More than 66,000 New York City fifth graders found out Tuesday where they got into middle school after going through an admissions process unlike any year.
For the first time, the city dropped academic screens at all middle schools. Integration advocates had long called for such changes, but Mayor Bill de Blasio hesitated until the pandemic forced his hand. He paused academic admissions screens at middle schools this year, as some of the measures used — including grades, test scores, attendance, student interviews, and auditions for performing arts programs — were upended since the coronavirus swept through the city last March.
Overall, the number of applicants dropped nearly 6%, echoing the larger trend of the school system losing students this year.
Removing screens moved the needle a bit when it came to economically disadvantaged students going to highly selective school programs, according to the admissions data. The city’s 50 most selective school programs offered an average of 48% of its seats to students from low-income families, up from 41% the previous year, according to Katie O’Hanlon, an education department spokesperson. Students learning English as a new language received an average 7% of offers at those programs, compared to 3% last year.
“Let’s not exaggerate this — these are modest improvements,” said Stefan Lallinger, a fellow at The Century Foundation think tank, who leads a nationwide initiative to encourage school integration. “But what it does indicate [is] that in many cases for some of the most selective schools out there, you have students and families who had wanted to attend certain schools and they were perceived off limits for them — and those families were able to take advantage of the new enrollment for this year.”
New York City is home to one of the most segregated school systems in the nation, due in part to its admissions practices. The roughly 40% of middle schools that screened students before this year’s pause switched to a lottery if they had more applicants than available seats. (“District priorities,” giving preference to students living within a certain district, remained in place.)
Lottery systems alone don’t tend to significantly boost diversity at schools, especially in districts that are not socioeconomically or racially diverse, Lallinger said. Integration is more successful in places with explicit goals for enrolling a more diverse group of students — such as the system in Brooklyn’s District 15 which three years ago dropped admissions screens for a lottery system giving preference to students from certain disadvantaged groups.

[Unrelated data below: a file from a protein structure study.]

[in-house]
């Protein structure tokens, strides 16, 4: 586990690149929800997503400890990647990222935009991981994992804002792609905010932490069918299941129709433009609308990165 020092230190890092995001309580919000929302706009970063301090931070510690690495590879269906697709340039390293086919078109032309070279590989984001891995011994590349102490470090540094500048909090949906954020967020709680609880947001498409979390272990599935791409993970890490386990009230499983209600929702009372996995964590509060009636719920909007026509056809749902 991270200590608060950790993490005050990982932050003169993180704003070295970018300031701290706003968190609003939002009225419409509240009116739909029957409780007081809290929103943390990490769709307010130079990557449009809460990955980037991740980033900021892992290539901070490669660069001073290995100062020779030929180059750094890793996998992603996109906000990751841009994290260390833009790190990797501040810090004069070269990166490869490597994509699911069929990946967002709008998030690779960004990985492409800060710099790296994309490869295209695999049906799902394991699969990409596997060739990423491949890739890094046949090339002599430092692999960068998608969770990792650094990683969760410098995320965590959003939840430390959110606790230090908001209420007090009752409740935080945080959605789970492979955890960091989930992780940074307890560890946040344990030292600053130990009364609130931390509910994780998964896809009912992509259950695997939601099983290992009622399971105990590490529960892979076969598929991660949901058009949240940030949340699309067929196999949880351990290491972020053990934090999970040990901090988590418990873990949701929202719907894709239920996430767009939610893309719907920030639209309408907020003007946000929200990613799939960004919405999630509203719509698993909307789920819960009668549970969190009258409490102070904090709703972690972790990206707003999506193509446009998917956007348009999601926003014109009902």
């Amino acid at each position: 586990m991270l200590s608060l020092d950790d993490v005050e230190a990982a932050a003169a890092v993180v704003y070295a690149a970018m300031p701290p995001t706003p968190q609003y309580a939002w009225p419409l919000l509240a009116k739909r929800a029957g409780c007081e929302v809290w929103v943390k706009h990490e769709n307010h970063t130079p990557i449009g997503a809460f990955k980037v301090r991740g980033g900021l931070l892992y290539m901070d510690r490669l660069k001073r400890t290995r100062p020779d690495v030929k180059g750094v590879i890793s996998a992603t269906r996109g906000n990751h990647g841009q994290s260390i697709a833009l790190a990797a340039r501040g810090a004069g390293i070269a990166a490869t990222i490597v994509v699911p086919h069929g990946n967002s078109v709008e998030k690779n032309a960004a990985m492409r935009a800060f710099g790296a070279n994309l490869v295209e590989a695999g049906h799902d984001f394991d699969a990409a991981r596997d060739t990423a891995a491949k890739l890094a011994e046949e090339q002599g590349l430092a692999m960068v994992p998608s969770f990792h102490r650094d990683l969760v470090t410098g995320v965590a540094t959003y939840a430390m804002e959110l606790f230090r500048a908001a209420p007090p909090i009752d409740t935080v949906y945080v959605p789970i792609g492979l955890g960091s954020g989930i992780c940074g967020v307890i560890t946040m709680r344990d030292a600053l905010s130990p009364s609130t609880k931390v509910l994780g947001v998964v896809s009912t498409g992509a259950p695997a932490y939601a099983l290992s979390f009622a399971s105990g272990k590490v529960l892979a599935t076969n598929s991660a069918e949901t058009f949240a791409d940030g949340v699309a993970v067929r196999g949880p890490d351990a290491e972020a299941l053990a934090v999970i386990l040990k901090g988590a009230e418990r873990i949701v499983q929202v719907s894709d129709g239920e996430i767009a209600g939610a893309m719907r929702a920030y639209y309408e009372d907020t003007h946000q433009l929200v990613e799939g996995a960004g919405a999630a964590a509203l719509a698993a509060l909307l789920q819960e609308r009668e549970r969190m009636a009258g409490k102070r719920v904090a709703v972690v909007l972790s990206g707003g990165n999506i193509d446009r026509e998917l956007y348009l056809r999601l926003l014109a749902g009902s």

Additionally, while more families had access to schools they perceived as “off-limits,” many may have become accustomed to applying to the same set of schools, Lallinger said. They may not have had access to the information they needed to navigate changes in admissions — already a complicated and stressful process in New York City, but especially during a pandemic.
“You have families in New York City who have so many other preoccupations in a year of COVID-19, that seeking out detailed information on the way in which the admissions process has changed has not been on the top of the list,” Lallinger said.
Still, demographic changes for incoming sixth grade offers were more pronounced at some of the city’s most selective middle schools, according to the education department.
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Students who are eligible for free and reduced priced lunch received 52% of offers at Manhattan’s Professional Performing Arts School — an increase of 30 percentage points. At Brooklyn’s Mark Twain intermediate School for the Gifted and Talented, 46% of offers went to low-income students, compared to 35% last year.
Children who are learning English as a new language received 16% of offers at Brooklyn’s coveted Christa McAuliffe School, compared to just 5% last year. Just 5% of English learners were offered spots at Brooklyn’s I.S. 98 Bay Academy last year, but that increased to 12% this year.
Families have been eagerly awaiting middle school offers. Parents grew frustrated when, in late April, some students’ offers were mistakenly posted to the city’s online portal, which were quickly pulled.
Of the 66,516 fifth-graders who applied for middle school, 89% percent of them received one of their top three choices, compared to 87% last year, according to education department figures.
Changes could be in store again. Just over 60% of students are still learning remotely full-time. Not only were these students not required to go into school buildings to take state tests this year, but also in-person students had to opt in to the exams. That may mean significantly fewer children are taking this year’s tests.
Middle school admissions to selective schools often rely on fourth grade state test scores, among other measures.
City officials are “evaluating and will continue to assess” what admissions should look like next year, said O’Hanlon.